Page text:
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A repeat of last winter’s snap blanket elective ban has been ruled out by system leaders this winter, Performance Watch can reveal, setting up both potential opportunities and dangers for trusts.
The decision to take a different tack this winter following last year’s controversial national elective moratorium, announced in December and extended in January, has been sanctioned from the health secretary downwards.
Senior sources close to the NHS leadership say they are minded to avoid such an intervention this winter. While a well placed departmental source said Matt Hancock is of the view that the move “clearly didn’t work and that’s not the way we are going to approach it this year”.
The decision to implement an elective moratorium last winter was part of a package issued by senior NHS leaders, which also included relaxing mixed sex ward rules and deferring outpatient appointments.
The move was taken as system leaders desperately tried to get a grip on deteriorating performance during a chaotic winter.
It didn’t work. The four hour accident and emergency waiting time target performance, system leaders’ number one priority last winter, hit record lows during that period. And since then the elective waiting list has spiralled up from 3.8 million in March to 4.3 million in August, the latest official data show.
The slide prompted NHS England in August to order hospitals to urgently investigate sending patients to other NHS providers as well as private hospitals to try and get back on track with locally agreed trajectories. It is not yet clear what the impact of this national drive has been.
The nationally ordered elective freeze was also unpopular with many trust leaders who felt it lacked nuance and confused both staff and patients alike. Consequently, many hospitals, most already in breach of their 18 week 92 per cent waiting time target, ignored the advice and ploughed on with their electives as planned.
This was borne out in the official data. NHS England estimated in January around 50,000 procedures would be postponed. But, as revealed in this newsletter in June, the actual figure was under half that (around 22,800).
So, it’s no surprise the move not to go down this road this winter was welcomed by NHS Providers. The lobby group said trusts were best placed to decide the safest course of action. Deputy chief executive Saffron Cordery added that national directives on what to cancel “dangerously blur accountability.”
And it seems fair to conclude that some trusts will both relish the autonomy and better manage winter without the national interference.
But, conversely, local decision making could leave some trusts vulnerable to being hung out to dry if they are forced into mass cancellations over winter and a blame game ensues (a very likely scenario in many areas).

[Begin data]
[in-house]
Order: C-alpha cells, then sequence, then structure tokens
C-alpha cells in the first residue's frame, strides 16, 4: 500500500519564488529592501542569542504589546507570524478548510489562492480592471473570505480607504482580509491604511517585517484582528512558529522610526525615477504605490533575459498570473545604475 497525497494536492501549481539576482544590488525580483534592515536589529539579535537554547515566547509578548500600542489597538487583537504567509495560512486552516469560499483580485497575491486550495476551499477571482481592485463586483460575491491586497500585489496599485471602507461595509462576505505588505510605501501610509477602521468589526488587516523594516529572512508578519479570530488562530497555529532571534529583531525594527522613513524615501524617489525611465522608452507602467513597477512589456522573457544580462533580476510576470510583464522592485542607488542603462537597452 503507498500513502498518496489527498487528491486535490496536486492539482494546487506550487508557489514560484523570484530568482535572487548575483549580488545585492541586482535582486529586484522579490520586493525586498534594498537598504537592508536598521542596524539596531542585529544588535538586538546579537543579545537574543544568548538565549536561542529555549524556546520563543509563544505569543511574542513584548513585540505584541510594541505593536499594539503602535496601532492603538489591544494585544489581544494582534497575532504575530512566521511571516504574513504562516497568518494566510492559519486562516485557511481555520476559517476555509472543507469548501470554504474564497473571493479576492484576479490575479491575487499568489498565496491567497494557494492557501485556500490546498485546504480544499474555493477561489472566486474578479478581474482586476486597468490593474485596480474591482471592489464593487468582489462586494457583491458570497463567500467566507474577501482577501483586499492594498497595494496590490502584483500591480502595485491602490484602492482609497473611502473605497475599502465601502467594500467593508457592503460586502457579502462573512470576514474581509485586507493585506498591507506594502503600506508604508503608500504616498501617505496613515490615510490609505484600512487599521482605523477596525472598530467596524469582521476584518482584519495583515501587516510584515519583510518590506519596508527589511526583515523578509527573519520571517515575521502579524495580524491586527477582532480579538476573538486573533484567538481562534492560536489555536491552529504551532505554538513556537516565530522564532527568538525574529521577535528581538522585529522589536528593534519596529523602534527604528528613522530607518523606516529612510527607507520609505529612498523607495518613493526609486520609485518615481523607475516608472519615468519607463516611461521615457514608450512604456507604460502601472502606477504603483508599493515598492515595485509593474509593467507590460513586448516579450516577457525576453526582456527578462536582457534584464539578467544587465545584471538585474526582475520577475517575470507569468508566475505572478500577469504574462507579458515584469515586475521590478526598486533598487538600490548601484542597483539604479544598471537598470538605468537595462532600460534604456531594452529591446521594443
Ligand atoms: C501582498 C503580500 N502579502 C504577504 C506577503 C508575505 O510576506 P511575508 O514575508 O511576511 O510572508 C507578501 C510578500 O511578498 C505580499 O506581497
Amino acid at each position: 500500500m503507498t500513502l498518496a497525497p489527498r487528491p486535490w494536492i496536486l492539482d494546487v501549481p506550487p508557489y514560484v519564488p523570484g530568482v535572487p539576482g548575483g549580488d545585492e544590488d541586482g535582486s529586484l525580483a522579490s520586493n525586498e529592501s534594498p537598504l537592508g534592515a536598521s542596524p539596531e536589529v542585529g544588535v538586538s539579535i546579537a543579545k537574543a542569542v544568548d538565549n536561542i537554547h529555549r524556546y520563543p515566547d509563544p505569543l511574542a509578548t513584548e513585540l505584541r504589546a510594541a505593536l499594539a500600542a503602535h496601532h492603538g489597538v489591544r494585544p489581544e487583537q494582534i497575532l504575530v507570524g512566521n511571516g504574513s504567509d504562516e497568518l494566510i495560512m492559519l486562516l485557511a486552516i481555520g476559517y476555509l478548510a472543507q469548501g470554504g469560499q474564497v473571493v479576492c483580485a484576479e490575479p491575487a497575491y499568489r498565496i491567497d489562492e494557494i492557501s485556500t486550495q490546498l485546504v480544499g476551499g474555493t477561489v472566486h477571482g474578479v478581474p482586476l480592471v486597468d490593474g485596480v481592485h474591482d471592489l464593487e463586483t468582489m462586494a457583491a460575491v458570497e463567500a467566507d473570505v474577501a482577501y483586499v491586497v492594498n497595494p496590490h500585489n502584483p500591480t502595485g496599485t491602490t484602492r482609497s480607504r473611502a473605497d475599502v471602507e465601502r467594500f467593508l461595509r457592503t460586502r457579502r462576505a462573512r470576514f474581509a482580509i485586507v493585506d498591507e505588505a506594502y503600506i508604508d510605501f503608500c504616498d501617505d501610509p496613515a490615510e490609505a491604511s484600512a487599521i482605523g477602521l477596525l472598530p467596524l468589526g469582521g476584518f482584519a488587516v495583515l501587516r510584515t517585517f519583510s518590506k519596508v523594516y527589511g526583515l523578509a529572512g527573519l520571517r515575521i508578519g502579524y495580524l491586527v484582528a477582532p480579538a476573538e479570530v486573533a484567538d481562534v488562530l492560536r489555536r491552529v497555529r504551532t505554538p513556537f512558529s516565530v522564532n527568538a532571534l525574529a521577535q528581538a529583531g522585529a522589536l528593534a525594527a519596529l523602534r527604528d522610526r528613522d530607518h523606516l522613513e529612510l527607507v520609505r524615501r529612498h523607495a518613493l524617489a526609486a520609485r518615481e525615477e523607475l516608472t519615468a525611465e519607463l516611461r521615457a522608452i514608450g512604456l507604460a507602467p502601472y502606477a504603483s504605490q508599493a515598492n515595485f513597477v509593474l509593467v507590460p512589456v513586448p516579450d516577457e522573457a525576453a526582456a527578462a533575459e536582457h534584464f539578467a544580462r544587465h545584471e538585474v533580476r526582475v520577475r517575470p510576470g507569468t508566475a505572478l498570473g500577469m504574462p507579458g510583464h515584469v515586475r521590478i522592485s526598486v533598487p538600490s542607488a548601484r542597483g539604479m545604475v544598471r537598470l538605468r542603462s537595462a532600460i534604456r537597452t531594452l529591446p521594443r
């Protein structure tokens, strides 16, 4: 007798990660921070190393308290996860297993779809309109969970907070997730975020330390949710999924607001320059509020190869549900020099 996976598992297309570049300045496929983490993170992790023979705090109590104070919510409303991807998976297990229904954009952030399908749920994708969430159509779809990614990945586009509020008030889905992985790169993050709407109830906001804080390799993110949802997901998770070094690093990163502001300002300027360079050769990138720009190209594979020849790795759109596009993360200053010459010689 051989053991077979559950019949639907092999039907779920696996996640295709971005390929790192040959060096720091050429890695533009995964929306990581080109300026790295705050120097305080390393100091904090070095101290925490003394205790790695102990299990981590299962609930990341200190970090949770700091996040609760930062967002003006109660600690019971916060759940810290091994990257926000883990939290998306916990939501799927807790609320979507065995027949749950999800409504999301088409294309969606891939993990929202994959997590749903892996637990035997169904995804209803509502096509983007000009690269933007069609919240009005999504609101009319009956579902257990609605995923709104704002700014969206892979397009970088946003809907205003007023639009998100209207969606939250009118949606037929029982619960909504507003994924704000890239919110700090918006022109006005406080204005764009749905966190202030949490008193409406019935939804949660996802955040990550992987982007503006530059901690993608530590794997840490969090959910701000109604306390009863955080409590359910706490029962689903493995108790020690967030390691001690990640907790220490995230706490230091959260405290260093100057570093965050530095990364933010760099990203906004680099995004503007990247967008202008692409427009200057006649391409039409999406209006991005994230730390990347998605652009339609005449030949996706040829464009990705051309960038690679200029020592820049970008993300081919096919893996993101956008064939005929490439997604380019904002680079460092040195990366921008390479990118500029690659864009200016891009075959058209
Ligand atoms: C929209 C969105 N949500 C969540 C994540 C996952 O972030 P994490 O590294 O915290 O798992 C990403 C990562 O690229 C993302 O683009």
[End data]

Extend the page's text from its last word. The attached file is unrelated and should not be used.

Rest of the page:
“Trusts tell us they need freedom to make their own decisions, but they also need the national air cover of being able to cancel elective work should that be necessary,” Ms Cordery adds.
It is not, however, clear what that “air cover” will consist of, or if indeed, there will be any at all. Local organisations crave autonomy but should beware when national leaders claim to be handing them the power to decide.
It usually means it’s a decision they don’t want to make. Once shunted to the local level, they will then distance themselves if things go wrong.
The decision will also split the clinical community. The Royal College of Surgeons welcomed the move, saying a “more nuanced approach to pressures this winter”. There must be a much clearer vision of how we can reduce waiting list lengths, including improving the availability of beds and tackling the huge variation in length of stay,” said RCS president Derek Alderson.
But the plan will not please the Society for Acute Medicine who called for an eight week elective freeze starting from Christmas last month.
One point all parties are agreed on, however, is that the more elective work done now before the winter surge, the better. But with staffing levels stretched and pressure already cranking up, there is a limit to what can be achieved.
Hancock on manoeuvres but backs Philip
Mr Hancock has spent much of this week seeking to draw a line under his predecessor Jeremy Hunt’s tenure and setting out his stall: his olive branch to junior doctors being a case in point.
The management of winter is of course hugely political as well and all parties are on manoeuvres to try and best position themselves for if (when) things get ugly over the coming months.
While the ambitious new health secretary asserted there would be differences in the way winter would be run under his watch this week, one issue he did agree with Mr Hunt on was that NHS winter tsar Pauline Philip is the right person for the gig.
“Pauline has got a great grip on winter. I think she’s absolutely brilliant at her job and I have a huge amount of faith of her day to day planning and trying to help the system as much as possible,” he said of Ms Philip, who was also well regarded by Mr Hunt, during an interview with NHS Providers chief Chris Hopson screened at the provider lobby group’s conference.